We headed first to His Bakery, one of the best little features of our neighborhood. It's been there since the early 1960's and it's still owned by the same (obviously very Christian) family, who create cakes and pies that are almost too beautiful to eat, and scones that are completely unparalleled. I tied up Patch outside and grabbed a medium cup of local microroasted coffee and a huge, fresh-baked cranberry-orange scone for a total of $2.50 and then headed for home.

Along the way I got to admiring everyone else's landscaping and picking up tips for fence building, original ways to make compost heaps reasonably attractive (yes, really), etc. I found several hidden alleys lined with wild blackberries, so I'll go back there and harvest later in the summer. I was enjoying the walk so much that I decided, what the hey, I'll just walk another mile in the opposite direction and swing by the hardware store. By then I'd finished my scone and coffee, so I dropped into Mehri's Bakery & Cafe for another coffee, and then crossed the street to 52nd Avenue Hardware.

As always, the people inside were very helpful (and kind enough to give Patch a treat, making lifelong friends with him) and I got a heavier, sturdier hook for the chicken feeder at a cost of 49 cents. Patch and I then headed for home, once again taking the scenic route through the neighborhood to admire everyone else's garden setup.

As soon as we got home, it began to rain. Perfect timing! And the Seed Savers' Exchange catalog was waiting for us in the mail!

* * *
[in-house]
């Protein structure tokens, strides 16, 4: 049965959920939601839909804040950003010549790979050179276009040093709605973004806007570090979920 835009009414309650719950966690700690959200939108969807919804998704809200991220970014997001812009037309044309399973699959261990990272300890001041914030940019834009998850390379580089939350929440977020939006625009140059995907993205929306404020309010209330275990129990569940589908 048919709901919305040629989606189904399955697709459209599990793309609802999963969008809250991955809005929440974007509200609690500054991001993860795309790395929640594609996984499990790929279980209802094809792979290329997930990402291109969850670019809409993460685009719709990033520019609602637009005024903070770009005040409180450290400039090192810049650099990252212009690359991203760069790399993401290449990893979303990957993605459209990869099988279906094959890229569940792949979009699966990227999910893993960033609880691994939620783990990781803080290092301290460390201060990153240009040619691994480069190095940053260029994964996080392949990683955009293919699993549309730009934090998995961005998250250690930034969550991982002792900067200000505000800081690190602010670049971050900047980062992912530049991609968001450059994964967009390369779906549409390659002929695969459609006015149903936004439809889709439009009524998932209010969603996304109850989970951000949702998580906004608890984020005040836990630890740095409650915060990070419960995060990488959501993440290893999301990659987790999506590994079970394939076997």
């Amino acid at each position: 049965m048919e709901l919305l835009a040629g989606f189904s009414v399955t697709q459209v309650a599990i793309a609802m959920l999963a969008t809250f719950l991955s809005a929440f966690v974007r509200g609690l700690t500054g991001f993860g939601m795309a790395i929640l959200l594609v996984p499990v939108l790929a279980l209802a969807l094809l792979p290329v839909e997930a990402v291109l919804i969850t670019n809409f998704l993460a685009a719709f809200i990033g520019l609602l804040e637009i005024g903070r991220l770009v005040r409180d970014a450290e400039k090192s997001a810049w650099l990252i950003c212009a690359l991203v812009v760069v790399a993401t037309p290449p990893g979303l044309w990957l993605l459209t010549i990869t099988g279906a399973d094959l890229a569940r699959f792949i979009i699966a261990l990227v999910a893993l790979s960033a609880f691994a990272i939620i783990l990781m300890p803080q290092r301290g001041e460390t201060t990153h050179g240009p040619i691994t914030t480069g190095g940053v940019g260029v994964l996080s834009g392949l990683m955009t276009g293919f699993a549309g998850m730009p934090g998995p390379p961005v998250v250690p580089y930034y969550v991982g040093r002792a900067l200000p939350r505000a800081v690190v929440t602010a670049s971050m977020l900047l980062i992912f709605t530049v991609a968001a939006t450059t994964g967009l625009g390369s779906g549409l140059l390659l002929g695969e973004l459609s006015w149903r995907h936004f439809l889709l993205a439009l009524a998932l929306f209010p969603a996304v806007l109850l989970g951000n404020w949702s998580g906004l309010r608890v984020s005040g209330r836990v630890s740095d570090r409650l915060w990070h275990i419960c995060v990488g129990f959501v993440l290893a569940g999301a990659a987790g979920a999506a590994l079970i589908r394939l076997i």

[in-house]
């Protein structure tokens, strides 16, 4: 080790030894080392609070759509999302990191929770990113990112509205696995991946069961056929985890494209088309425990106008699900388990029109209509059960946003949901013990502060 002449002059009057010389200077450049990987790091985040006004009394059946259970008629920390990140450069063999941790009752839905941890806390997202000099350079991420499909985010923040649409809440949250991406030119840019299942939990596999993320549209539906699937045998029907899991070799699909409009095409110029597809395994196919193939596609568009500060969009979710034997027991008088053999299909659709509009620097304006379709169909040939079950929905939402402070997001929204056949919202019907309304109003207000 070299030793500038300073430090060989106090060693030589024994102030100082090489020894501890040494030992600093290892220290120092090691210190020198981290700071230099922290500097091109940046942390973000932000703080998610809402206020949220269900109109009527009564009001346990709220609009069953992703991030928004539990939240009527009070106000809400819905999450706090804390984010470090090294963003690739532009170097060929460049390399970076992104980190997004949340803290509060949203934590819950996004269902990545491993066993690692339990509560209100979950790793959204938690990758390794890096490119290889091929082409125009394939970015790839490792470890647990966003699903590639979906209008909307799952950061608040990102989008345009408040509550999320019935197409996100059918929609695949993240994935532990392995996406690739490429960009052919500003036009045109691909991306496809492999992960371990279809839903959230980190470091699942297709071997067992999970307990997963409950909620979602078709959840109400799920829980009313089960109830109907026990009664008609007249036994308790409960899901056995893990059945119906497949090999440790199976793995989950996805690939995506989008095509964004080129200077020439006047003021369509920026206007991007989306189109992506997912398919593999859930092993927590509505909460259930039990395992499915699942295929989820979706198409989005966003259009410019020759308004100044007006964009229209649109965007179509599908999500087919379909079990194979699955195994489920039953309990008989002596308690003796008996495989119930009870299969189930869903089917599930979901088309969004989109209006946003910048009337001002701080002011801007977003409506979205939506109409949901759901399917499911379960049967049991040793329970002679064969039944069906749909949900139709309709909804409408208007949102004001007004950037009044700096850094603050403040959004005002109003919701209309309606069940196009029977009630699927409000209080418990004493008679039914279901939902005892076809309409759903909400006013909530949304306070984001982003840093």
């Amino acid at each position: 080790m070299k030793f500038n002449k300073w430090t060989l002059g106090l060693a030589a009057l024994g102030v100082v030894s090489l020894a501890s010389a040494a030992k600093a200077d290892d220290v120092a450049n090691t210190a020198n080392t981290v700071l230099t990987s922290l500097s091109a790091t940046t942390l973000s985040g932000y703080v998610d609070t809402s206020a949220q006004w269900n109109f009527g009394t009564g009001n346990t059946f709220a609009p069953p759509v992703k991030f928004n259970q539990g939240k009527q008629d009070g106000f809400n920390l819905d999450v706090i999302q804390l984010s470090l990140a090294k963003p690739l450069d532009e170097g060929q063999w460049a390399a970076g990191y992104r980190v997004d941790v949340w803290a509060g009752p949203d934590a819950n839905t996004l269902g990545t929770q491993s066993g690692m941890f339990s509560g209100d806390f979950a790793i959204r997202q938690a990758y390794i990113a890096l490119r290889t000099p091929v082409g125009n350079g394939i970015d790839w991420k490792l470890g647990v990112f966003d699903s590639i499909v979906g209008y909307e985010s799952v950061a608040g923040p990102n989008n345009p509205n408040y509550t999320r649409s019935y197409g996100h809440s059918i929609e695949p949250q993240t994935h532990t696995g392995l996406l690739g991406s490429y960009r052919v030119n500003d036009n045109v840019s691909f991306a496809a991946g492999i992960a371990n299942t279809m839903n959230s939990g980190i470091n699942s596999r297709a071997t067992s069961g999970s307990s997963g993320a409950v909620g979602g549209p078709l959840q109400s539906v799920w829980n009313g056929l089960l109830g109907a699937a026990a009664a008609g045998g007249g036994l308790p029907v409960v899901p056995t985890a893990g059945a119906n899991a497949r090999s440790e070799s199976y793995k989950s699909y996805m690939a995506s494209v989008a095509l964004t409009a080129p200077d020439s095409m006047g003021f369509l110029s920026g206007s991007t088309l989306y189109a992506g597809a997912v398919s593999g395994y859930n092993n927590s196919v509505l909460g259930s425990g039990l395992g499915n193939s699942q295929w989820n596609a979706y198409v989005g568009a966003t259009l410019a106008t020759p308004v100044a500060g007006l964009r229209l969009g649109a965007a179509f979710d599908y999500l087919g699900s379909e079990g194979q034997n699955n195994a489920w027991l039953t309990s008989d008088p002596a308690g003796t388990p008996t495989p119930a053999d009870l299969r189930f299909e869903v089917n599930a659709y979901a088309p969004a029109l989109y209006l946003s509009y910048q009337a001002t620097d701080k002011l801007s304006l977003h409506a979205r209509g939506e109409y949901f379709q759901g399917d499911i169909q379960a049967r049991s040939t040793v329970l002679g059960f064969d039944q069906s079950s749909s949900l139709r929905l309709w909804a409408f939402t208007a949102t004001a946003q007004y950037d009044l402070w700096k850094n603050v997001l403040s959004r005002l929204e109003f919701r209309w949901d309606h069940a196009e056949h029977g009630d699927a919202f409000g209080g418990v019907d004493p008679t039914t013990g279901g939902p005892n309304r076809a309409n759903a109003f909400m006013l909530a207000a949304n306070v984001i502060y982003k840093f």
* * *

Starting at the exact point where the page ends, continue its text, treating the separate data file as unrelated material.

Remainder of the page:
I got the feeder set back up and now I'm going to get some work done before I head out to run some errands and get to the gym for another swim workout. I swam for a solid hour yesterday and I'm really feeling it in my upper arms today! Then tonight I'll make that hot chile chocolate I was talking about, and get a bit more writing done. But before I get started I need to go whip up some egg foo yung for lunch - with Keith out of town I'm not going through as many eggs, and I have a backlog of two dozen eggs in the fridge and more arriving every day. Kind of makes me miss the molt a few months ago when they stopped laying - now they just won't stop!

Sunday, January 10, 2010

Ahh, productivity.

Last night I went to bed early. My glasses are off at the optometrist's office getting new lenses put in, so I'm on a contacts-only basis for this week. Unfortunately I can only wear my contacts for most of a day before my eyes get dry and then my contacts get all sticky and blurry and I can't see anymore. At this point I generally take them out for the night and put my glasses on, but last night I had no glasses, so I sat around blind for an hour making screenplay notes with my nose four inches from the paper, and then I finally decided to call it a night.

So this morning I woke up at about five, did the usual morning routine of snuggling cats in bed, getting up, taking the dog outside to pee, feeding the cats and dog, starting coffee, checking chicken food and refilling their water while they graze around, collecting eggs, then sipping coffee over the computer while I finish waking up. By noon today I'd swept the house, put away two loads of laundry, added fresh pine shavings to the chicken coop, cleaned out the catbox, taken out all the trash and recycling and sorted them and put them out for the garbage men (who come before dawn on Mondays), and organized two massive containers of paints and craft supplies.